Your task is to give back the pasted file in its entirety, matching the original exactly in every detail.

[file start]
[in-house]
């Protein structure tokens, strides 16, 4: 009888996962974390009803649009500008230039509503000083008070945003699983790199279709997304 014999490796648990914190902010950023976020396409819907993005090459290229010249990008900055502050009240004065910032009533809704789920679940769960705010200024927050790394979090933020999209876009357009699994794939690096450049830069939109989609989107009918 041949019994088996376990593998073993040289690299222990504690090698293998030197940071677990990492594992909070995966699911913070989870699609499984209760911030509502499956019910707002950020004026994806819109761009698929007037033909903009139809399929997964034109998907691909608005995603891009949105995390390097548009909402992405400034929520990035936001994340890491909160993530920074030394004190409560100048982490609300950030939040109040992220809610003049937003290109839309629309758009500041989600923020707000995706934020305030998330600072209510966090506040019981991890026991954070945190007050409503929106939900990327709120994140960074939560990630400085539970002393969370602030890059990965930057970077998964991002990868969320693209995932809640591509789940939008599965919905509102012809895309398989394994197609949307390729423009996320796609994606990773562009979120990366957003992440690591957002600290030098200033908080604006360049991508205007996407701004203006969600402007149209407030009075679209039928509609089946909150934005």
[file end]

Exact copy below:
[in-house]
């Protein structure tokens, strides 16, 4: 009888996962974390009803649009500008230039509503000083008070945003699983790199279709997304 014999490796648990914190902010950023976020396409819907993005090459290229010249990008900055502050009240004065910032009533809704789920679940769960705010200024927050790394979090933020999209876009357009699994794939690096450049830069939109989609989107009918 041949019994088996376990593998073993040289690299222990504690090698293998030197940071677990990492594992909070995966699911913070989870699609499984209760911030509502499956019910707002950020004026994806819109761009698929007037033909903009139809399929997964034109998907691909608005995603891009949105995390390097548009909402992405400034929520990035936001994340890491909160993530920074030394004190409560100048982490609300950030939040109040992220809610003049937003290109839309629309758009500041989600923020707000995706934020305030998330600072209510966090506040019981991890026991954070945190007050409503929106939900990327709120994140960074939560990630400085539970002393969370602030890059990965930057970077998964991002990868969320693209995932809640591509789940939008599965919905509102012809895309398989394994197609949307390729423009996320796609994606990773562009979120990366957003992440690591957002600290030098200033908080604006360049991508205007996407701004203006969600402007149209407030009075679209039928509609089946909150934005």